This was a big ol’ oops on my part. I had a hard time with the rehearsal dinner because I was imagining it as rehearsal then dinner, not an entire event to take part in and enjoy. There were some people I wanted to see that came in for the weekend that weren’t a part of our bridal party, so I kept trying to coordinate seeing them after the rehearsal dinner, which didn’t work out at all. I needed to either expand the guest list for our rehearsal dinner to include a few other people who were important to us, or I needed to realize that I couldn’t do both and just see them the next day at the wedding. The majority of our college friends don’t live in the same area as us, so we don’t get to see them often and I was trying to balance getting to see them and do all of the wedding things. You have to set realistic expectations with yourself and know that if there are people who aren’t at your rehearsal dinner, you will spend time with them at the wedding the next day, and you can always plan a trip to go see them after the wedding, too.
You can have fun with your rehearsal dinner.
I think one of the big reasons that I didn’t get into planning the rehearsal dinner was because I didn’t want it to be a “mini-wedding” of what we would be experiencing the very next day. We had dinner at a gorgeous restaurant and used the same color palette as the wedding day, which was absolutely perfect, but I’ve also thought about other ways that you can have more fun with the rehearsal to make it a mini-ode to who you are. If you’re getting married at The Chandelier, embrace the location you’re getting married at by doing your rehearsal in Gruene or or the river. Or, give your rehearsal a theme if it fits who you are – a tropical theme in honor of your honeymoon destination, a glam country night, or giving your guests certain colors to wear are all fun ways to mix it up.
Have your rehearsal first so you can enjoy your dinner.
This was one thing I did very right and I’m so thankful for it – we had our rehearsal right away, and then that part was done. We didn’t talk about what the next day would look like, times everyone needed to be places, or what was expected of everyone once we started dinner. I’ve been to rehearsal dinners where it was not addressed at all, because they were having an onsite rehearsal the next day, but people still had questions about little things that had to be answered that night, so a lot of confusion happened. I’ve also been to a rehearsal where we rehearsed briefly towards the end of the evening, which was a bit of a downer on the mood since we had to be more serious to know what we were doing. Rehearsing is not that complicated and we’re all adults who know how to walk, so knock it out right away so you can just focus on enjoying the dinner and the company.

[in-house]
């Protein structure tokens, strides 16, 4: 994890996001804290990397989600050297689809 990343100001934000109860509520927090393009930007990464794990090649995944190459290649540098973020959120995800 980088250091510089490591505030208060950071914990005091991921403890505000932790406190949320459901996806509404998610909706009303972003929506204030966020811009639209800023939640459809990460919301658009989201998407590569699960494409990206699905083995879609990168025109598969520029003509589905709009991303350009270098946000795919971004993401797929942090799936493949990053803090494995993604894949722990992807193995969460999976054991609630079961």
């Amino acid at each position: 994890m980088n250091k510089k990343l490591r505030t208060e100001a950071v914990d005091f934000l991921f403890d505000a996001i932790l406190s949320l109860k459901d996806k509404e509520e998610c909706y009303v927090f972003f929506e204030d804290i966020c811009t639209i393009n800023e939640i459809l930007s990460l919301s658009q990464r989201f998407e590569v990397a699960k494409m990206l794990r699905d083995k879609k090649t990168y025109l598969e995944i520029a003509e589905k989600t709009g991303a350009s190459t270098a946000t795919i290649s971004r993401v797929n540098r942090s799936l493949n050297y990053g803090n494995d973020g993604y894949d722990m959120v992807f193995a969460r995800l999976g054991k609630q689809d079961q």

Focus on the moment that you’re in.
Turn off your phone. Don’t think about the little things that need done the next day. Don’t worry about what time it is or if you’ll be getting to bed early enough for your beauty rest. Try your hardest to just be present in the moment and enjoy just how special a rehearsal dinner is. It sounds odd, but forget that you’re having a wedding tomorrow and just focus on the fact that you’re getting married tomorrow. You want that joy and excitement of getting married and cementing your life together, but not the stress of wedding timelines and jitters. Just be in the moment, look around at your closest family and friends, and think about the fact that the next time you’ll be sitting next to your partner, you”ll be married to them. That’s special.
As a bride, I really thought the rehearsal dinner was just that: rehearsing for the next day, and having a dinner. After going through it though, I realized that it can be so much more than that. I won’t pretend that they take as much time or effort as planning the wedding day, but I wish I would have thought through the planning aspect a bit more, and also been more present during our actual rehearsal dinner. It’s really easy to get caught up on what’s next (and everything happening the next day), but it’s truly such a special moment to be a part of. As a couple, we’ve also been lucky enough to attend multiple rehearsal dinners. Before getting married, I looked at them similarly to what I did when planning. Attending them afterwards, though, I love just soaking in how special they are. My feelings of thinking I needed to wrap things up so I could get some rest, getting distracted by what was coming the next day, or trying to meet up with people who aren’t necessarily at the rehearsal dinner are also things I’ve seen at almost every rehearsal dinner I’ve been to, either by the couple or one of their close family members. Take a step back. SLOW DOWN and plan your rehearsal dinner. Think through it like you think through your wedding day and treat it as if it’s just a special. I think it will make you more likely to enjoy it more when you’re actually in it, but more importantly it will help you create a night that you’ll never forget.
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Photographers + Design: Under The Sun Photography
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Dress & Apparel: Olivia Grace Bridal
Cakes & Catering: Charity Teague Confections
Coordinator: Borrowed & Blue
Flowers: The Vintage Bouquet
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Paper Goods & Calligraphy: The Girl General
Rentals: Rustic Romance Rentals